Hear Mike and Peter run down their favorite parts of the last year from 4-5 pm EST on 90.7 fm, streaming at http://thelion.fm/listen. Feel free to call in (814) 865-9577.
The Inside Story
Pennsylvania SIP Fight Escalates
Posted: January 6, 2012
Pennsylvania's top environmental official is asking EPA to dismiss activists' petition that claims the state is violating its own air quality plan for meeting agency air standards by offering streamlined permits for hydraulic fracturing operations in the state -- claims the state strongly rejects.
The fight over Pennsylvania's state implementation plan (SIP) highlights long-running concerns from environmentalists about emissions from fracking operations in states on the Marcellus Shale. The activist group Clean Air Council's (CAC) challenge to the SIP, which outlines how the state intends to comply with EPA air standards, includes claims that Pennsylvania failed to provide adequate notice and access to information on “minor” source Clean Air Act permits for drilling operations in the state -- permits that activists say are inadequate to control emissions.
Michael Krancer, secretary of Pennsylvania's Department of Environmental Protection (DEP), sent a Jan. 5 letter to EPA Administrator Lisa Jackson saying the petition “lacks merit. . . . EPA should promptly dismiss this without any further action.” It adds that the state and EPA “should not be unnecessarily distracted by this contrived and irrational petition from the important and serious work our agencies perform.”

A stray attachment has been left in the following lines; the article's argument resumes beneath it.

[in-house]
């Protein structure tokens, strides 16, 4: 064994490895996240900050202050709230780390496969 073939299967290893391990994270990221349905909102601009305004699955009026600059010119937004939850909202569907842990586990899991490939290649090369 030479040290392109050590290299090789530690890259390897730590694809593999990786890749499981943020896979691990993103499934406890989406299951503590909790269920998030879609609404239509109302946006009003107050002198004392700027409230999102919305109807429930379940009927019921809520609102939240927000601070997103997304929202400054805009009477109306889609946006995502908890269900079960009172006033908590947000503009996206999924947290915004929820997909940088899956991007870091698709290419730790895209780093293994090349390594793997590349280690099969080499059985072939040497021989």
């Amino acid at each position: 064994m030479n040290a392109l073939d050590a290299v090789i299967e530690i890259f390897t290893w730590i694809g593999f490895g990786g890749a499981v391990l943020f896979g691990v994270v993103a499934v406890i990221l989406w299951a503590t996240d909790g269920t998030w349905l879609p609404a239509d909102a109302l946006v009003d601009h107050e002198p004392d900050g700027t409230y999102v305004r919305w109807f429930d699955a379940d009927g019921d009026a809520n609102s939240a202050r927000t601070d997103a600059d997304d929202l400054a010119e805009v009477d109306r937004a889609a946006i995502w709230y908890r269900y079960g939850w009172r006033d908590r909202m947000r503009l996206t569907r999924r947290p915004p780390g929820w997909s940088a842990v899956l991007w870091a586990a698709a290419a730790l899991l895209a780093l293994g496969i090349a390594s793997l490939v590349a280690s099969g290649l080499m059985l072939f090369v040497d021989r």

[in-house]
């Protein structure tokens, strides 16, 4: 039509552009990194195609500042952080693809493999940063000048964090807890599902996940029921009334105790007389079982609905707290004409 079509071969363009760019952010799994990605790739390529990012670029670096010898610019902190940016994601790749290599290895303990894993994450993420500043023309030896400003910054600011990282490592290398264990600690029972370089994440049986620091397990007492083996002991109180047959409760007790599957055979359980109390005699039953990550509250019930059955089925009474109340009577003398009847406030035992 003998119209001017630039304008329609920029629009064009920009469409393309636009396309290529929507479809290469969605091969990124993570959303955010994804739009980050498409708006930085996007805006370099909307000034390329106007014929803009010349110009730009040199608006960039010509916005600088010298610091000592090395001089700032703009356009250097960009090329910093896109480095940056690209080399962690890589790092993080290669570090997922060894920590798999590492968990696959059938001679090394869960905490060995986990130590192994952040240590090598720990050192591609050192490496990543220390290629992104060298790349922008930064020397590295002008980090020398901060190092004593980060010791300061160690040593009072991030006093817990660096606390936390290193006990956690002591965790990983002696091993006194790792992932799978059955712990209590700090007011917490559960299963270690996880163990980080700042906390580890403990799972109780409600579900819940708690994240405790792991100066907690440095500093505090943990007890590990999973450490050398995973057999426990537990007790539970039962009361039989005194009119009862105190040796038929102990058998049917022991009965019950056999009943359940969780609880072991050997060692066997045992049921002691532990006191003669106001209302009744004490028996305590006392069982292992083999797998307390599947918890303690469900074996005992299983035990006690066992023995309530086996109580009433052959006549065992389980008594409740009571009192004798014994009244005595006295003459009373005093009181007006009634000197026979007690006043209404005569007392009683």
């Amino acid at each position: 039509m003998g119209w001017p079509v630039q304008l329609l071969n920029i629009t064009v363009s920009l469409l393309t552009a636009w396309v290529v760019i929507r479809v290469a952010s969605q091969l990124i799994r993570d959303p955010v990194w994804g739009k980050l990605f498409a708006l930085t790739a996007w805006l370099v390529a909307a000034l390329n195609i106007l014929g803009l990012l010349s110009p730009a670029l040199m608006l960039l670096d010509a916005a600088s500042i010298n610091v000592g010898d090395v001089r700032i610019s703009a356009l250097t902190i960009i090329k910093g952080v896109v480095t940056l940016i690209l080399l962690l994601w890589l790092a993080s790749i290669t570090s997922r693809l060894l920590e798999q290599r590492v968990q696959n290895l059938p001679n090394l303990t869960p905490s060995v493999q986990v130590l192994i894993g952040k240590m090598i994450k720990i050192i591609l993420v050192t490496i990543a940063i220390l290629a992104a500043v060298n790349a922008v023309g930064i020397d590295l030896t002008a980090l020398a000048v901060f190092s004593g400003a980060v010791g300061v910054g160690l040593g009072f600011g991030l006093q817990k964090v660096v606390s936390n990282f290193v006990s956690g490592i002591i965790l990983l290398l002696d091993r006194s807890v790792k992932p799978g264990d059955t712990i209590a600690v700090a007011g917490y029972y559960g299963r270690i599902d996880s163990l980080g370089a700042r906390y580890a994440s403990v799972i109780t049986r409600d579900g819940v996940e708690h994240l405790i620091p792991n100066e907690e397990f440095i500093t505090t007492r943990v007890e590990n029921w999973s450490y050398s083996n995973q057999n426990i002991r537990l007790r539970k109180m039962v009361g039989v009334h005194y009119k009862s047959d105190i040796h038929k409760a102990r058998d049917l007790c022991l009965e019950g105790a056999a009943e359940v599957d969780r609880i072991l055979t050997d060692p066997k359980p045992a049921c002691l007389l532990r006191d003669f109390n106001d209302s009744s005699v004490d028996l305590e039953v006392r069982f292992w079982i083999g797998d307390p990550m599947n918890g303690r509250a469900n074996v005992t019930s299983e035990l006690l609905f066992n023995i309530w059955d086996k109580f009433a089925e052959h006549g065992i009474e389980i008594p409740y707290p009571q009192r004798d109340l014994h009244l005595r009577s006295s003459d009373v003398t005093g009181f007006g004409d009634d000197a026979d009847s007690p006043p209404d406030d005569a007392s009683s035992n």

The letter adds that DEP “has expanded the public participation process in appropriate instances to include public meetings and public hearings,” and asserts that it is in full compliance with its latest SIP -- which the state submitted to EPA but which the agency has yet to approve. EPA-approved SIPs outline enforceable air pollution reduction policies and mandates. The 2008 SIP changes include a controversial “streamlined” minor source permit process that has resulted in inadequate permitting of Marcellus Shale drilling sources, CAC charged in its Nov. 28 petition asking EPA to find that Pennsylvania fails to comply with its SIP. The SIP fight comes in the midst of CAC and EPA opposition to a related Pennsylvania DEP drilling guidance that seeks to set a first-time distance threshold for when drilling emissions sources must be combined, or aggregated, for permit purposes, likely expanding the definition of minor sources.